Skip to Content

Magnus Carlsen Crashes Out Of Final Tournament As World Champion With Hilarious Blunder

Carlsen cries out in anguish after the misclick
Screenshot: Chess24

Magnus Carlsen, who abdicated his throne as world chess champion last year, will finally be replaced by either Ding Liren or Ian Nepomniachtchi in a few weeks once the two finish fighting it out for his old crown. Carlsen is still the best player in the world, and he'll still continue to compete in tournaments (just not against Hans Niemann), though he flamed out of the last tournament he'll play as world champion in a really silly way: he fat-fingered his queen away while up a pawn in a queen-pawn endgame.

The context here is that Carlsen was playing in the loser's bracket final of the 2023 Chessable Masters against Hikaru Nakamura, streamer extraordinaire and bit player in l'Affaire du Niemann. At stake was a path to the final of the second tournament on the Champions Chess Tour, a $30,000 first-place bag, and a nice statement win on the eve of the Ding-Nepo matchup in Kazakhstan. Nakamura and Carlsen exchanged queens in the opening and played to a tense draw, which meant the chance to match up with Fabiano Caruana in the final would come down to my favorite chess tiebreaker: armageddon. In armageddon chess, the player with the white pieces must defeat their opponent to advance, while a draw means black advances. The two players submit time bank bids for the right to play black, and whoever bids the lowest wins.

Carlsen has a fantastic record in armageddon games, and in the previous Champions Chess Tour tournament in February, he defeated Nakamura with black in an armageddon game. In that instance, he bid 8:58, while Nakamura bid 8:59. This time around, Nakamura got the better of him by bidding 9:17 to Carlsen's 9:27, and his win condition was clear. The two players kept pace with each other through the first 40 moves, and though Carlsen missed a few strong chances to press Nakamura for the win, we finally got down to a queen-pawn endgame with Carlsen holding a slight edge on time and pawns. In position to either flag Nakamura (i.e., move pieces around defensively to try and run down the opponent's clock) or push his small advantage, Carlsen instead made a critical mechanical blunder.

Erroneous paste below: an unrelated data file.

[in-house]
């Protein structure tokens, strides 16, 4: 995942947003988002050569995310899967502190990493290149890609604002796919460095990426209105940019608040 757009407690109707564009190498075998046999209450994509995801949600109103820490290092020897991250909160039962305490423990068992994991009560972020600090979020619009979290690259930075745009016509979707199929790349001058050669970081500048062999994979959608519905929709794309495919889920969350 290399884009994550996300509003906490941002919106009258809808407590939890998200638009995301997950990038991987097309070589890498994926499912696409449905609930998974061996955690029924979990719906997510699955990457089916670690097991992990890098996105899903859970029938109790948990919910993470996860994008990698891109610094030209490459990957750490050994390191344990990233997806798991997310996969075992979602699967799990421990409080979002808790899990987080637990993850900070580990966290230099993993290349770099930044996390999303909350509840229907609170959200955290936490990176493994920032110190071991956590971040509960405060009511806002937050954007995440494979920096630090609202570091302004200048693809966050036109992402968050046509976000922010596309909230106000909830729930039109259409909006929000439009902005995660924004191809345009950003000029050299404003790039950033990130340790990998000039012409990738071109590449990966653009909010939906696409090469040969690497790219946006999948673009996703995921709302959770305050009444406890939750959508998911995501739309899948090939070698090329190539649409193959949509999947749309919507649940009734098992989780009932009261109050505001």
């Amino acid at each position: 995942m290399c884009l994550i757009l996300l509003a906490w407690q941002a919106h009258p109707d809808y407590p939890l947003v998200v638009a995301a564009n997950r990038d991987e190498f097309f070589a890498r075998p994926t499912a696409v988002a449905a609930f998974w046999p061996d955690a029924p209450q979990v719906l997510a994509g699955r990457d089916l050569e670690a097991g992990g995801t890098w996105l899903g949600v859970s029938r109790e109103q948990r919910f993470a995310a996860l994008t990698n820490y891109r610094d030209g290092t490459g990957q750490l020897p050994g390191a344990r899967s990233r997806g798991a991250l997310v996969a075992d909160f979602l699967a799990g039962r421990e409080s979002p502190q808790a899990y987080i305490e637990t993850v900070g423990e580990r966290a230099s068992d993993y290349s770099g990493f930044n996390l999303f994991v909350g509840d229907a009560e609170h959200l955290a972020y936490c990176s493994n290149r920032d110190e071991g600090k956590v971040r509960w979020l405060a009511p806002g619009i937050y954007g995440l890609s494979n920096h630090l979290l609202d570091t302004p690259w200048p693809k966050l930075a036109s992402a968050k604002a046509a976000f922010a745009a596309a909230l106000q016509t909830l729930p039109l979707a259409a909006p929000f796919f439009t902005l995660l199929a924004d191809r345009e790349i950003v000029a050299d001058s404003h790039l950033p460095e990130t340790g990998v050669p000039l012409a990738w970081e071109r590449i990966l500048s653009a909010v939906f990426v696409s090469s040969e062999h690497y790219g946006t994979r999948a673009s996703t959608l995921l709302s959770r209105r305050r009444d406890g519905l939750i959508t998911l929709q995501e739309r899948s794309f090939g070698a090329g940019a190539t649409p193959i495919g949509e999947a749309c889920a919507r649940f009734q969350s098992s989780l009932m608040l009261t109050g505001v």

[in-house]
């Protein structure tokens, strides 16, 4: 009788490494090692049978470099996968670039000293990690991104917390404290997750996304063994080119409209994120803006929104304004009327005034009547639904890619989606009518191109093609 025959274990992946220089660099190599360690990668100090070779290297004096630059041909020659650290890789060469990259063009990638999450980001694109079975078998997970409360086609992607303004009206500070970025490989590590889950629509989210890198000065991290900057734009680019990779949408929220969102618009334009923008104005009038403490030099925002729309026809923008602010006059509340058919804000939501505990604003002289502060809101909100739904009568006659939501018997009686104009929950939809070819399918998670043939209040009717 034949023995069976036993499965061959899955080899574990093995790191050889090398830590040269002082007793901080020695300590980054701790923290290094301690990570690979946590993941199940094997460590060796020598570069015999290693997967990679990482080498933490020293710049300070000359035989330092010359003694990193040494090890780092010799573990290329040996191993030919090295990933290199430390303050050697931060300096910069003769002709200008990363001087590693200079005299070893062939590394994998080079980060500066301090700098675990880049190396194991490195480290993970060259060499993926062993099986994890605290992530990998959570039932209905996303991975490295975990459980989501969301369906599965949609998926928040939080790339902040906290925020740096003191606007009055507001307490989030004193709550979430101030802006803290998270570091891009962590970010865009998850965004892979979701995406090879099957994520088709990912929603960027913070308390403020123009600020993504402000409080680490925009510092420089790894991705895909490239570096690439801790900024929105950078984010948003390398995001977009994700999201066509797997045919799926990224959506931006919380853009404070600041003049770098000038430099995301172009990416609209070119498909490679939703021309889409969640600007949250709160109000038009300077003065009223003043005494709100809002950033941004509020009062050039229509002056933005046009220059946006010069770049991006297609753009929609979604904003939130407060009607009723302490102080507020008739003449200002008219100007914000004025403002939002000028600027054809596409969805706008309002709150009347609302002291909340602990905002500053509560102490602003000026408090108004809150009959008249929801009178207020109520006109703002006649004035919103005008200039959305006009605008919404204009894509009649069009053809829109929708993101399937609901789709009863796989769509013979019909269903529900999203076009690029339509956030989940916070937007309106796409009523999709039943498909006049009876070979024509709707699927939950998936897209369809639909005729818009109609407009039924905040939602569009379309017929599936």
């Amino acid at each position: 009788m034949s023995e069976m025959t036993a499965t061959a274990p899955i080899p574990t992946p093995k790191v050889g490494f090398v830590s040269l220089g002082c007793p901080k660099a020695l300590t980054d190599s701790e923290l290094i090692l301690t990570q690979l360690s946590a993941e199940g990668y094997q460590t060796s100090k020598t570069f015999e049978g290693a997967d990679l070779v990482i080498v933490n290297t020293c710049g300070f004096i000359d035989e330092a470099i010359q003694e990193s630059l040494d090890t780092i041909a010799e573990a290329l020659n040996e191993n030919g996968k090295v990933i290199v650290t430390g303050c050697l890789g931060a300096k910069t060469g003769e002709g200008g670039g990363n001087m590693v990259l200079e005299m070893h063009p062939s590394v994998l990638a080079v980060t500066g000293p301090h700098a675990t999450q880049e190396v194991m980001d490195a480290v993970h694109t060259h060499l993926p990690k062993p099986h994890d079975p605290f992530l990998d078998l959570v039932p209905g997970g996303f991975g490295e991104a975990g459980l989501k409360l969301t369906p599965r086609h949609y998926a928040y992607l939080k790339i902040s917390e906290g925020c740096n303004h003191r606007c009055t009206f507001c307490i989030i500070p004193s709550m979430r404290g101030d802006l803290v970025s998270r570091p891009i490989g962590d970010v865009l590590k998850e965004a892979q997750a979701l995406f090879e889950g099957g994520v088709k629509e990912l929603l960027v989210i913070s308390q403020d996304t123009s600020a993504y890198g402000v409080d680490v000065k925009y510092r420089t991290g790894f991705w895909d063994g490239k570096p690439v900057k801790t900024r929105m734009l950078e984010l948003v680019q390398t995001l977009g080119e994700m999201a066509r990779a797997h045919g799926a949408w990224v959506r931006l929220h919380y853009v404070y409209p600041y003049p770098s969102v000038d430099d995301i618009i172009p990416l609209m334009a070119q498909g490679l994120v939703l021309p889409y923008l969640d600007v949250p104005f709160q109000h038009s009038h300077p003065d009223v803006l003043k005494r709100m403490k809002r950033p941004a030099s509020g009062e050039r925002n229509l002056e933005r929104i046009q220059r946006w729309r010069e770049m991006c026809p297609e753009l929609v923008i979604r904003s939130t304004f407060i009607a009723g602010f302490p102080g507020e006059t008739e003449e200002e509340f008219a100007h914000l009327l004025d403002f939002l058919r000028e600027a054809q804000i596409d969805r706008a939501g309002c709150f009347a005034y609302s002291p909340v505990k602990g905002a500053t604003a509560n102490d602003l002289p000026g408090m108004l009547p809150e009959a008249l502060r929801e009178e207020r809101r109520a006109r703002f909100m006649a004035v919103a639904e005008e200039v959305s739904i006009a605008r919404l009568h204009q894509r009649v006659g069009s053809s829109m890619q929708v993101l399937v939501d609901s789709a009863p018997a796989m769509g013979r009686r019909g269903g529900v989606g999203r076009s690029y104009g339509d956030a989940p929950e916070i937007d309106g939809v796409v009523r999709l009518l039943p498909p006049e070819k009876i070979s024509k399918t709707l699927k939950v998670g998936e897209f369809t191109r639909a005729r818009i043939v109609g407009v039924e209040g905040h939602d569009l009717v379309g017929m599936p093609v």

Weirder still, this is the second time in the last year that Carlsen has blundered away his queen with an advantageous position. In last April's Oslo Esports Cup, Carlsen was cooking Lê Quang Liêm and moving towards a checkmate when he slipped up and misplayed his queen on accident. The lesson here is clear: any aspiring chess wizard has a chance against Magnus Carlsen if he's using the computer.

If you liked this blog, please share it! Your referrals help Defector reach new readers, and those new readers always get a few free blogs before encountering our paywall.

Stay in touch

Sign up for our free newsletter